Accounting technology integration: Do’s and Don’ts

Has your firm ever struggled with technology that it procured in order to improve operations? You aren’t the only one. That’s because problems with accounting technology integration are relatively common. Some of the reasons?

  • Short attention span: “This technology is cool! Let’s buy it and see what we can do with it.”
  • Shortchanging quality: “This technology is cheap! However, it doesn’t really work as described.”
  • Short-term budgeting: “We paid for this piece of technology, so now we don’t have money for the rest of the system.”
  • Short-sighted planning: “I thought if we just started somewhere, we would eventually get the whole firm on the same page.”

Whatever the reasoning, at its heart, it is an integration problem. Firms with fully integrated solutions handle as much heavy lifting as possible with technology. However, many times, the “integration” relies on syncing multiple databases. That means these firms still have multiple data sources, duplicate data, inconsistent data and out-of-date information.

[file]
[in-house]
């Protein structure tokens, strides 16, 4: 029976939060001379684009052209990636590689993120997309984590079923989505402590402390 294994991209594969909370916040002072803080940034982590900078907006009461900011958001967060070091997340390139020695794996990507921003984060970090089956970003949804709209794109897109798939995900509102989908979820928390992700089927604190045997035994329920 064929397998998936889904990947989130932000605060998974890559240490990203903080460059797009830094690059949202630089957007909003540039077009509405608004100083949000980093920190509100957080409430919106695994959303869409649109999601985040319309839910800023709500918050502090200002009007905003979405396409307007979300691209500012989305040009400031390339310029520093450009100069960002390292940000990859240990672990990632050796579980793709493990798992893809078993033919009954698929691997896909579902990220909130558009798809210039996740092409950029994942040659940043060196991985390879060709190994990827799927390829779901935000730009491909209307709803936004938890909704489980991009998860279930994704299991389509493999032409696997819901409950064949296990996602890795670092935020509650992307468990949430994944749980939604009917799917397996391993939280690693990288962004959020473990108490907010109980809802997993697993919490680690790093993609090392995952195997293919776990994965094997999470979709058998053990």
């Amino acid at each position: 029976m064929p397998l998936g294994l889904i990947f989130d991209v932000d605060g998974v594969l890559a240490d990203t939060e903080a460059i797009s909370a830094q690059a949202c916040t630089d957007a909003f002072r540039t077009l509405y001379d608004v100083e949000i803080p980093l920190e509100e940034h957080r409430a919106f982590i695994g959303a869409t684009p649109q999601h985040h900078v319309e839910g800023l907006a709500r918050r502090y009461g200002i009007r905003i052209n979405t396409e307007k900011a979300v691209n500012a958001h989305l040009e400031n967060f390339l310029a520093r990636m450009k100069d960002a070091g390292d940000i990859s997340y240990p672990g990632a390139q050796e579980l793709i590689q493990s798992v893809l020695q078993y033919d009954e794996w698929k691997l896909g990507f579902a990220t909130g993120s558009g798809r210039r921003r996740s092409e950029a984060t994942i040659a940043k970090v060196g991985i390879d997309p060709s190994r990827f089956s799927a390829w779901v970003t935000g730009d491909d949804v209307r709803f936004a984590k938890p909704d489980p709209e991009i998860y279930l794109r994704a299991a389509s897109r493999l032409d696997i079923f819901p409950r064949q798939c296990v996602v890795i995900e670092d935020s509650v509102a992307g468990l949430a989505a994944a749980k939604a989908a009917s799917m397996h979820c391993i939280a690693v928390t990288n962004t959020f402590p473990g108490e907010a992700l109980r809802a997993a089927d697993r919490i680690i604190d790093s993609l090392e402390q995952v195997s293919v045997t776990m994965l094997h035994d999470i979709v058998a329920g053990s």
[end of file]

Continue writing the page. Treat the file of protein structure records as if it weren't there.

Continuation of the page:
On the other hand, true, structural accounting technology integration with a single database for client and staff data can provide efficiencies throughout your firm. With a centralized database, data is more accessible and your system is more extensible (meaning you can more easily add new functionality).

Point-to-point vs. structural integration

To see the difference between point-to-point integration and deeper integration, consider the following:

Multiple Products that Sync Shared Common Database
The same information is entered into different applications. A single database houses client and staff data that multiple modules can be access.
Staff has to perform work in the office. Staff can access centralized data more easily from anywhere.
Integrating with third parties becomes a full-time job. Third party integrations are straightforward and reliable.
Transitioning to a client-centric model is difficult. You can provide the kind of service your clients expect
Total cost of ownership grows with each passing year. Cost of ownership is steady and predictable

It’s clear that firms with truly integrated solutions experience a number of advantages over point-to-point integrations, including more automation, fewer data entry struggles, better client service and fewer communication issues.  To learn more about integration in the cloud, download our free whitepaper, “Laying the Foundation for Firm Success.”


Aimee Hall

Product Marketing Manager at Wolters Kluwer Tax & Accounting

All stories by: Aimee Hall

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